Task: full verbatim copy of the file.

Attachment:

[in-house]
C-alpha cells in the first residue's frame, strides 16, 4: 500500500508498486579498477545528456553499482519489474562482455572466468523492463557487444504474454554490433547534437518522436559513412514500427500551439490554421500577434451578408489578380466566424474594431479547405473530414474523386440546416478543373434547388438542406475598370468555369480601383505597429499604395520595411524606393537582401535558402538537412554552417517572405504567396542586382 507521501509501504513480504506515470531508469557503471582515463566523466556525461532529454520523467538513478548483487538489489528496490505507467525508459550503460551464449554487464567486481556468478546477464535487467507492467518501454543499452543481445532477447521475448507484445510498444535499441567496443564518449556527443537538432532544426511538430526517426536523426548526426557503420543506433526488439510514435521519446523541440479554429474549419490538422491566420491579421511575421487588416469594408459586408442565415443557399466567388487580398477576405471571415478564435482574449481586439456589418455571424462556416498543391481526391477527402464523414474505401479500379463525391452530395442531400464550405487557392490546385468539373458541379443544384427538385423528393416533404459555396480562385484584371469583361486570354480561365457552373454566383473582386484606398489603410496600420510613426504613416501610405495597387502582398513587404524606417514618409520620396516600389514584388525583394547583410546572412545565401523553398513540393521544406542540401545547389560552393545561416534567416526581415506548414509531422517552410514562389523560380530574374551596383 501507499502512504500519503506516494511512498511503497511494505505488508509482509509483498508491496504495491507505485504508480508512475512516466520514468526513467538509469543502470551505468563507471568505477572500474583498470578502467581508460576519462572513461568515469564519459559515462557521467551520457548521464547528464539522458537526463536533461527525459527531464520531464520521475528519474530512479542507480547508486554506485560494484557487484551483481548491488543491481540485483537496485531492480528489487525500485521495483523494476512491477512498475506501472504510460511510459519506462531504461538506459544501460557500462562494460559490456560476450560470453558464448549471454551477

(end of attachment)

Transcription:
[in-house]
C-alpha cells in the first residue's frame, strides 16, 4: 500500500508498486579498477545528456553499482519489474562482455572466468523492463557487444504474454554490433547534437518522436559513412514500427500551439490554421500577434451578408489578380466566424474594431479547405473530414474523386440546416478543373434547388438542406475598370468555369480601383505597429499604395520595411524606393537582401535558402538537412554552417517572405504567396542586382 507521501509501504513480504506515470531508469557503471582515463566523466556525461532529454520523467538513478548483487538489489528496490505507467525508459550503460551464449554487464567486481556468478546477464535487467507492467518501454543499452543481445532477447521475448507484445510498444535499441567496443564518449556527443537538432532544426511538430526517426536523426548526426557503420543506433526488439510514435521519446523541440479554429474549419490538422491566420491579421511575421487588416469594408459586408442565415443557399466567388487580398477576405471571415478564435482574449481586439456589418455571424462556416498543391481526391477527402464523414474505401479500379463525391452530395442531400464550405487557392490546385468539373458541379443544384427538385423528393416533404459555396480562385484584371469583361486570354480561365457552373454566383473582386484606398489603410496600420510613426504613416501610405495597387502582398513587404524606417514618409520620396516600389514584388525583394547583410546572412545565401523553398513540393521544406542540401545547389560552393545561416534567416526581415506548414509531422517552410514562389523560380530574374551596383 501507499502512504500519503506516494511512498511503497511494505505488508509482509509483498508491496504495491507505485504508480508512475512516466520514468526513467538509469543502470551505468563507471568505477572500474583498470578502467581508460576519462572513461568515469564519459559515462557521467551520457548521464547528464539522458537526463536533461527525459527531464520531464520521475528519474530512479542507480547508486554506485560494484557487484551483481548491488543491481540485483537496485531492480528489487525500485521495483523494476512491477512498475506501472504510460511510459519506462531504461538506459544501460557500462562494460559490456560476450560470453558464448549471454551477